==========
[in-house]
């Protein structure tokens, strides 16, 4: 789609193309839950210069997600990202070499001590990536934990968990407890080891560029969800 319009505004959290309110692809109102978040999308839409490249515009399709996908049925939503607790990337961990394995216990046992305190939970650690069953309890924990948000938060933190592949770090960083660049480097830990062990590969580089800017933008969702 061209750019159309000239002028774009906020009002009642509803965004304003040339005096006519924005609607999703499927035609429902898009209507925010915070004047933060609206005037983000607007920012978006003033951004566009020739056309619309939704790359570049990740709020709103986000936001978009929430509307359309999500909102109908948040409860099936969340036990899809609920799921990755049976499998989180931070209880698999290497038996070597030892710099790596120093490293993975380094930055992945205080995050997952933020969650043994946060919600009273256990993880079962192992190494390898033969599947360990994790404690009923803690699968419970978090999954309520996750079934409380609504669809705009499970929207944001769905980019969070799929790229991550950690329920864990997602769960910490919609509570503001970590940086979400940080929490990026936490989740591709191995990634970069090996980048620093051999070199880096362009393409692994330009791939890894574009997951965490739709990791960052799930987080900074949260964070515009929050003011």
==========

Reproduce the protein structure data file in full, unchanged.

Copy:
[in-house]
């Protein structure tokens, strides 16, 4: 789609193309839950210069997600990202070499001590990536934990968990407890080891560029969800 319009505004959290309110692809109102978040999308839409490249515009399709996908049925939503607790990337961990394995216990046992305190939970650690069953309890924990948000938060933190592949770090960083660049480097830990062990590969580089800017933008969702 061209750019159309000239002028774009906020009002009642509803965004304003040339005096006519924005609607999703499927035609429902898009209507925010915070004047933060609206005037983000607007920012978006003033951004566009020739056309619309939704790359570049990740709020709103986000936001978009929430509307359309999500909102109908948040409860099936969340036990899809609920799921990755049976499998989180931070209880698999290497038996070597030892710099790596120093490293993975380094930055992945205080995050997952933020969650043994946060919600009273256990993880079962192992190494390898033969599947360990994790404690009923803690699968419970978090999954309520996750079934409380609504669809705009499970929207944001769905980019969070799929790229991550950690329920864990997602769960910490919609509570503001970590940086979400940080929490990026936490989740591709191995990634970069090996980048620093051999070199880096362009393409692994330009791939890894574009997951965490739709990791960052799930987080900074949260964070515009929050003011």